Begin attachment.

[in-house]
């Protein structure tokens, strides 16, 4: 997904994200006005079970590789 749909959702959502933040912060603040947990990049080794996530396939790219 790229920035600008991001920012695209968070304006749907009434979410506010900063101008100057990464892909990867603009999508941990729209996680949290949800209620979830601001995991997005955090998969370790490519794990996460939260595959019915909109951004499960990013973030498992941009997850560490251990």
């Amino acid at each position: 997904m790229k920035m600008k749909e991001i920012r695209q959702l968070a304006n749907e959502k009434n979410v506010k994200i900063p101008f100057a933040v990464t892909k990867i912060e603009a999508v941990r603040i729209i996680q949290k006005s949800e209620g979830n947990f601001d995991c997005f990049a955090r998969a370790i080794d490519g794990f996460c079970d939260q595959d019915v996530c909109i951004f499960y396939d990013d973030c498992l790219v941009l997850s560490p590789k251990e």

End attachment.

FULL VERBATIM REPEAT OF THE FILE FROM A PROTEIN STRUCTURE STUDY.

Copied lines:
[in-house]
């Protein structure tokens, strides 16, 4: 997904994200006005079970590789 749909959702959502933040912060603040947990990049080794996530396939790219 790229920035600008991001920012695209968070304006749907009434979410506010900063101008100057990464892909990867603009999508941990729209996680949290949800209620979830601001995991997005955090998969370790490519794990996460939260595959019915909109951004499960990013973030498992941009997850560490251990």
């Amino acid at each position: 997904m790229k920035m600008k749909e991001i920012r695209q959702l968070a304006n749907e959502k009434n979410v506010k994200i900063p101008f100057a933040v990464t892909k990867i912060e603009a999508v941990r603040i729209i996680q949290k006005s949800e209620g979830n947990f601001d995991c997005f990049a955090r998969a370790i080794d490519g794990f996460c079970d939260q595959d019915v996530c909109i951004f499960y396939d990013d973030c498992l790219v941009l997850s560490p590789k251990e």